Four passengers that included a 3-year-old child survived early yesterday morning’s Star Marianas crash and were airlifted from Tinian to Saipan to receive treatment, while two other adult passengers and the male pilot died at the jungle crash site.
The four survivors are two female adults, one male adult, and a 3-year-old girl, Commonwealth Healthcare Corp. officials said in a news briefing at 3pm yesterday.
They are all Chinese nationals and are tourists.
Dr. Marty Rohringer, an emergency room doctor at the hospital, said at 3pm yesterday that the three adult survivors were listed in critical but stable condition and two of them underwent “surgical intervention.”
“There are three adults, one child. Three adults were all in critical but stable condition during assessment treatment. The child was in serious but stable condition,” he said.
Rohringer said the injuries were “critical and serious.”
Dr. Sherleen Osmond, CHC nephrologist and hospital medical director, said it’s “much too early to say” whether any of the adult survivors would need to be sent to an off-island hospital.
Press secretary Angel Demapan said the government will continue working with federal authorities with oversight of aviation activities in the CNMI.
“This is a very unfortunate incident and a very sad day for all of us here and especially the families of the pilot and passengers. However, it is important that we allow the proper authorities, both federal and local, to conduct their assessment and investigation to determine the cause of [Sunday’s] accident,” Demapan said.
Interisland travel is very important in the CNMI, he said.
“Thus, travelers can be assured that the government and our federal partners will thoroughly investigate this matter,” he added.
Esther Muña, interim CHC chief executive officer, reassured the families that the patients at CHC are being taken cared of by a “great team.”
“They were quick to respond in 30 minutes. We want to express that every patient that comes here at CHC, we’re going to give them the best care that we can provide. And we did that today,” Muña told reporters at the CHC administrative offices.
CHC officials thanked all those who helped respond to the emergency.
A group of Chinese tourists who were with the victims on this tour of the CNMI also stayed at CHC to be with the survivors.
They and the hospital were assisted by the American Red Cross-NMI Chapter led by executive director John Hirsh.
At about 5pm yesterday, the bodies of the three who died were still at the crash site on Tinian.
They were brought to Saipan on body bags via boat last night.
Demapan confirmed that the pilot—a Caucasian male—was among the three who perished on Tinian.
He said the two passengers who died were a “29-year-old Chinese male and a 26-year-old Chinese female.”
“Pending notification of next of kin, we are not able to disclose any further details,” he said.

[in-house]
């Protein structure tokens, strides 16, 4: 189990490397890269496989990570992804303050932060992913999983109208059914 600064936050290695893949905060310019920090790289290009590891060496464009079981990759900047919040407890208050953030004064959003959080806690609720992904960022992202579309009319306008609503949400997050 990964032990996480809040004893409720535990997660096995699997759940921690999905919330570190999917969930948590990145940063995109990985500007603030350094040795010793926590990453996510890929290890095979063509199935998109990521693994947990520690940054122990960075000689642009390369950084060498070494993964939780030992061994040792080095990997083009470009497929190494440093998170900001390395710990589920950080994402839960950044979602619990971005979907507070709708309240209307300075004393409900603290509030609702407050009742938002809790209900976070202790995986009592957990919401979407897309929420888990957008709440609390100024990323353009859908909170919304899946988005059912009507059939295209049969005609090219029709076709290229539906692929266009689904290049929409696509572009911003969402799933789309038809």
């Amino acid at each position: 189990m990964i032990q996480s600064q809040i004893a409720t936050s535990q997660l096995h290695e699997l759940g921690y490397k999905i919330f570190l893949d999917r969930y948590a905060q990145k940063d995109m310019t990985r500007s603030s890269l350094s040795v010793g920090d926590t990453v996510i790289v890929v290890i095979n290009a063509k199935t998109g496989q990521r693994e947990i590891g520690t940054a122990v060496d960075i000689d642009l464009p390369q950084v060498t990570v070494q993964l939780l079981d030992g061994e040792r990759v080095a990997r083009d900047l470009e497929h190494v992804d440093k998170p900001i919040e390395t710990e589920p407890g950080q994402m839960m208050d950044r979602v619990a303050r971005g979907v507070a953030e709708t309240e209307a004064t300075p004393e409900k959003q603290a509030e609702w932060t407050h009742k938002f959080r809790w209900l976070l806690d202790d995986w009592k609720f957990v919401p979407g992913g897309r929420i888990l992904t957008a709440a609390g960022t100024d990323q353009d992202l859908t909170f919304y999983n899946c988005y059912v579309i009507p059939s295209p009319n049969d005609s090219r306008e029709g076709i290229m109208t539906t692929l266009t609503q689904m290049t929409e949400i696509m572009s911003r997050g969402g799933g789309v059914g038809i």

Sources said the father of the child who survived was the male passenger that was killed in the crash.
The plane was a Piper PA-32-300 Cherokee Six.
Airlifted from Tinian
Warren Villagomez, CHC emergency preparedness director, said he received the first call at 5:45am yesterday from CNMI homeland security advisor Marvin Seman about the aircraft crash, and CHC mobilization and other preparations began immediately.
At 8:30am, Villagomez said CHC activated its Code “D” and all medical personnel were called in to the hospital. He said all the medical personnel arrived within 30 to 45 minutes.
“At one point during the assessment, we were going to mobilize Dr. Rohringer and staff to Tinian to provide support but from the assessment response effort that was being done on Tinian, we decided to hold back and stay on Saipan to receive the patients that we received over at ER on Saipan,” Villagomez said.
A U.S. Navy helicopter brought the survivors from Tinian to the Saipan International Airport.
Villagomez said the patients started arriving on Saipan at 12:43pm, and were transported to the Commonwealth Health Center where emergency medical personnel were already waiting.
All the airlifted survivors were conscious when they arrived on Saipan, CHC officials said.
‘Training paying off’
Rohringer said there was an “excellent response” to the Code D call.
“All the surgeons, anesthesia and staff came to assist so there was no manpower shortage at all. Everyone was there promptly. We were actually standing in the hallway when the patients arrived,” the ER doctor said.
Villagomez said the training that CHC has been doing “is really paying off.”
Hirsh of the American Red Cross noted the “very long history of working closely” with the hospital and the leadership.
“We value that partnership It’s really played out today. We had lots of volunteers on site this morning working here at the hospital. We provided disaster mental health to family members and friends, and a cadre of interpreters...” he said.
Also at yesterday’s CHC news briefing were public health and emergency preparedness planner Rosita Waldon, hospital services administrator Jesse Tudela, and American Red Cross disaster volunteer Claudine Atalig.
Muña said CHC may hold another briefing today along with other agencies.
Tinian Health Center director William Cing declined to comment as of yesterday afternoon.